I know, you’ve missed me–I’ve been buried in real-world work again–but I’m swimming towards the surface. In the meantime, here’s a transcript, with some additions, from a Facebook post that’s making the rounds–a story too fascinating, exciting, and (sadly) unsurprising to not share with you.
Do you know who this is a photo of? Chances are you don’t, but don’t feel bad because probably not one American in one million does, and that is a National tragedy. His name is Eugene Jacques Bullard, and he is the first African-American fighter pilot in history. But he is also much more then that: He’s also a national hero, and his story is so incredible that I bet if you wrote a movie script based on it Hollywood would reject it as being too far-fetched.
Bullard was an expat living in France, and when World War 1 broke out he joined the French Infantry. He was seriously wounded, and France awarded him the Croix de Guerre and Medaille Militaire. In 1916 he joined the French air service and he first trained as a gunner but later he trained as a pilot. When American pilots volunteered to help France and formed the famous Lafayette Escadrille, he asked to join but by the time he became a qualified pilot they were no longer accepting new recruits, so he joined the Lafayette Flying Corps instead. He served with French flying units and he completed 20 combat missions.
When the United States finally joined the war, Bullard was the only member of the Escadrille or the French Flying Corps who was NOT invited to join the US Air Service. The reason? At that time the Air Service only accepted white men.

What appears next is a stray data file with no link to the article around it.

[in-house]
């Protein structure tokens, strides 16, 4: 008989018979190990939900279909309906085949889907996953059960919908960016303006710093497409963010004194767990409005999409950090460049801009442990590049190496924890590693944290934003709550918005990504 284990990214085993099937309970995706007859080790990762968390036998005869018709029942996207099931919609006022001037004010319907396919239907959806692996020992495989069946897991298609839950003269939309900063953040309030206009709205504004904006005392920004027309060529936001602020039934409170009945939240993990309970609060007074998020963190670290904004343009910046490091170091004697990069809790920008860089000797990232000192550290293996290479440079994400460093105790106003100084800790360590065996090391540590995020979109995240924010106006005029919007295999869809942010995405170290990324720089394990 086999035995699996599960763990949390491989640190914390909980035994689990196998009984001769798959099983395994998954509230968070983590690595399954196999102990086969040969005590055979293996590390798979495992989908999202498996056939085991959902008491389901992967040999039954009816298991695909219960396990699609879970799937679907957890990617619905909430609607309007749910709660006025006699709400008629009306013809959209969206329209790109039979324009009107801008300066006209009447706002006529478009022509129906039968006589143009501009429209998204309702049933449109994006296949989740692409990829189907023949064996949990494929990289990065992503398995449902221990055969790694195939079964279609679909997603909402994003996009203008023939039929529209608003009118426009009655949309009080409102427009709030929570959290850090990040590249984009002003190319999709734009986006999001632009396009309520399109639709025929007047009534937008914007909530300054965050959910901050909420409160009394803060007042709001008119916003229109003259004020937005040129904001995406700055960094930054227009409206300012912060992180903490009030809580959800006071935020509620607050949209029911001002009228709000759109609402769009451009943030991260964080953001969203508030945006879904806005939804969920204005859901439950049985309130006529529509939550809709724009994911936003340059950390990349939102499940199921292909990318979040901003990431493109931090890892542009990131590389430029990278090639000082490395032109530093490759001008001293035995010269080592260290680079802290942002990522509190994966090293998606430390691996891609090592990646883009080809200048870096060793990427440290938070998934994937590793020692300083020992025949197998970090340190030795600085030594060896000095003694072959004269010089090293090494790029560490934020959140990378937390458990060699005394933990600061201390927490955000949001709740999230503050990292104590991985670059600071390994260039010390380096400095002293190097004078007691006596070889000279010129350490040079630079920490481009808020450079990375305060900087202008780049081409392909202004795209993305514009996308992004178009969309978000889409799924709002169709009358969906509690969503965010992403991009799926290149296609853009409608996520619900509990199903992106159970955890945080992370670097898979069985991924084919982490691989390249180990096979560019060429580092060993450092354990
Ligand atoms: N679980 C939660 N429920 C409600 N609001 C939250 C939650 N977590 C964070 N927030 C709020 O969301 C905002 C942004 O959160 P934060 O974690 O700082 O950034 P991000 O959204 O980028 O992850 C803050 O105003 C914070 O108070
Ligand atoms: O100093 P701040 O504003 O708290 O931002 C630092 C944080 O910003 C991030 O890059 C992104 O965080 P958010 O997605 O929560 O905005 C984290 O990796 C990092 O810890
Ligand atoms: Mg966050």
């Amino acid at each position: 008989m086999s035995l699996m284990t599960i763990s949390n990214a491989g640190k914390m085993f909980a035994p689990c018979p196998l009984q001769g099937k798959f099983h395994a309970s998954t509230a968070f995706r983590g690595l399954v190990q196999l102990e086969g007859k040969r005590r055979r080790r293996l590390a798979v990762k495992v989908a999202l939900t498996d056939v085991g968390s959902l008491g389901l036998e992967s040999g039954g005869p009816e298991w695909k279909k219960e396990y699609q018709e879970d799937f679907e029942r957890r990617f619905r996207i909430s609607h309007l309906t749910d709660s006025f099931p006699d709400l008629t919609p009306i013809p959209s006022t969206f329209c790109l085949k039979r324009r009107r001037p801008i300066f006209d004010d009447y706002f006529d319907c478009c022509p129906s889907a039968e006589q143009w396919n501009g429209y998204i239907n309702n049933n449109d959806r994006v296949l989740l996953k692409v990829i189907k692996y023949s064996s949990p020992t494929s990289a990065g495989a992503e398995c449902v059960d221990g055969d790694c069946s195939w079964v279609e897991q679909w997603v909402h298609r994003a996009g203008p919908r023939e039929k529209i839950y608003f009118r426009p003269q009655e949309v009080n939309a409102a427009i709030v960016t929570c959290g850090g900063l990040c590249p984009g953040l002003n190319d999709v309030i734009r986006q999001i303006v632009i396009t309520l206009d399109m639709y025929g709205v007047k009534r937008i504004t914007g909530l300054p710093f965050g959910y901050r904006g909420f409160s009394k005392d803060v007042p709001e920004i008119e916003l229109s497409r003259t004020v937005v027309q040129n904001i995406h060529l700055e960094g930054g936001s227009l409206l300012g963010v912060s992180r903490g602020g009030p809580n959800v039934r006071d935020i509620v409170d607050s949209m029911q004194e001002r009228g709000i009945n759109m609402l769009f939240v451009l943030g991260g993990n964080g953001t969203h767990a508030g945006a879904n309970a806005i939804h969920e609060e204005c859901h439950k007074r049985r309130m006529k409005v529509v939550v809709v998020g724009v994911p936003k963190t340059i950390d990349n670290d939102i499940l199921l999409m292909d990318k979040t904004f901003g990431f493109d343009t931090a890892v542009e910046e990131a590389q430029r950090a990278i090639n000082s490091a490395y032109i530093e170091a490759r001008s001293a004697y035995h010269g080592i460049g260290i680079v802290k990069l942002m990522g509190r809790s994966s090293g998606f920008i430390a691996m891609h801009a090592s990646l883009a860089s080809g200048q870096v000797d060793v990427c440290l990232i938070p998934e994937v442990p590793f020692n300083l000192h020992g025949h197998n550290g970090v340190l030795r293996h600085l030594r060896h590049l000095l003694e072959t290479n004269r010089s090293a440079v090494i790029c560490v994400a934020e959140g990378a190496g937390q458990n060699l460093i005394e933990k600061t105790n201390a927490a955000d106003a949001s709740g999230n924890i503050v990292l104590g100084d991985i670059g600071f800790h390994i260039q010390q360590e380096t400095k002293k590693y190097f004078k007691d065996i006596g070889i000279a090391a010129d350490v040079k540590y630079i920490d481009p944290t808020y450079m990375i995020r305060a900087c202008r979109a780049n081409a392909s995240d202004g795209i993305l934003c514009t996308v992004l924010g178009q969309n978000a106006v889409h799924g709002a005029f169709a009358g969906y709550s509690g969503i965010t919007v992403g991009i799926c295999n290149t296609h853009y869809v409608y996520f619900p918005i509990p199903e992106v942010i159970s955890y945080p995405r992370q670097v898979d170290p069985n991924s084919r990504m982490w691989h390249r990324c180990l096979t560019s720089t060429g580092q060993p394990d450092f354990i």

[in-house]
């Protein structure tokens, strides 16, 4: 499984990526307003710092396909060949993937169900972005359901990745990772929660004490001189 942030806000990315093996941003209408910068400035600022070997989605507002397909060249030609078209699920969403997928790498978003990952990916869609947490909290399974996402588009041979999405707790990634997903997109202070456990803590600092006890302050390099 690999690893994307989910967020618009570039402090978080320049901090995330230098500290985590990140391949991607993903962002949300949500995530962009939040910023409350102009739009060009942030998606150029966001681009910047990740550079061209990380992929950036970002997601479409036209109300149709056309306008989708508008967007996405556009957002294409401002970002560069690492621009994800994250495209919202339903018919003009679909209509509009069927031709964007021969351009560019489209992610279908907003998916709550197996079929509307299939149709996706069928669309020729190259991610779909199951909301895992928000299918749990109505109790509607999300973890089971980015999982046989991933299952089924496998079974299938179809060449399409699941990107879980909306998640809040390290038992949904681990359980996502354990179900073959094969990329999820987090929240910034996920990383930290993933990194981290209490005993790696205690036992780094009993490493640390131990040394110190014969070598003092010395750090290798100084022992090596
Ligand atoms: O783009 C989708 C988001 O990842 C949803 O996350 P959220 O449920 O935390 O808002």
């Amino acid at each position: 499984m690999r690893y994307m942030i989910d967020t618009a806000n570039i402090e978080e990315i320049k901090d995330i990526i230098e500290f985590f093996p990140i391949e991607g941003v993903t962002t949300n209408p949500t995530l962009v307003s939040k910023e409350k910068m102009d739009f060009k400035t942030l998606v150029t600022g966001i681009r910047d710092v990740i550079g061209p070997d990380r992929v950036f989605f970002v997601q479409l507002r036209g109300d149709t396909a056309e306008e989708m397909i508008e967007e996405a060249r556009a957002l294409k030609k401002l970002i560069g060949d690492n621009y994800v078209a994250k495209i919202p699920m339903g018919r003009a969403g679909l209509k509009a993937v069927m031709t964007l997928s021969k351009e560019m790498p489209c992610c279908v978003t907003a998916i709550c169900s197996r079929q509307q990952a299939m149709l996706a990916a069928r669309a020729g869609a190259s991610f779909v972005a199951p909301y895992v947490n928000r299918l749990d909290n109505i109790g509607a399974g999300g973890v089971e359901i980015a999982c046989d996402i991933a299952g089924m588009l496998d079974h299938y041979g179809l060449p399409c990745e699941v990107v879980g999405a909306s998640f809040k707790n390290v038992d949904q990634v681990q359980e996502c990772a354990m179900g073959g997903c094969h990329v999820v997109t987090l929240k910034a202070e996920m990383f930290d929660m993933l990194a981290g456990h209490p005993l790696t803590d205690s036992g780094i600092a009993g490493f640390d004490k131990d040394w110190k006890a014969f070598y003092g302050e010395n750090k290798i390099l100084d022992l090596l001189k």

Now here is the part that almost sounds like a sequel to ‘Casablanca’: After WWI Bullard became a jazz musician in Paris and he eventually owned a nightclub called ‘L’Escadrille’. When the Germans invaded France and conquered it in WW2, his Club, and Bullard, became hugely popular with German officers, but what they DIDN’T know was that Bullard, who spoke fluent German, was actually working for the Free French as a spy. He eventually joined a French infantry unit, but he was badly wounded and had to leave the service.
By the end of the war, Bullard had become a national hero in France, but he later moved back to the U.S. where he was of course completely unknown. Practically no one in the United States was aware of it when, in 1959, the French government named him a national Chevalier, or Knight.
In 1960, the President of France, Charles DeGaulle, paid a state visit to the United States and when he arrived he said that one of the first things he wanted to do was to meet Bullard. That sent the White House staff scrambling because most of them, of course, had never even heard of him. They finally located him in New York City, and DeGaulle traveled there to meet him personally. At the time, Eugene Bullard was working as … An elevator operator.
Not long after Eugene Bullard met with the President of France, he passed away, and today very, very few Americans, and especially African-Americans, even know who he is. But, now YOU do, don’t you? And I hope you’ll be able to find opportunities to tell other people about this great American hero that probably only 1 American in 1 Million has ever heard of.
Postscript: It’s worth noting that I also discovered this photo of Bullard being beaten by police in the famous anti-black, anti-communist, anti-Semitic Peekskill Riots of 1949. God bless America–the more things change, the more they stay the same.
The italicized text above arrived in my hands attributed to someone named Terry Dunn, via Facebook. I’m unsure of its provenance.
And there is even a book. It is amazing how much there is that we don’t know.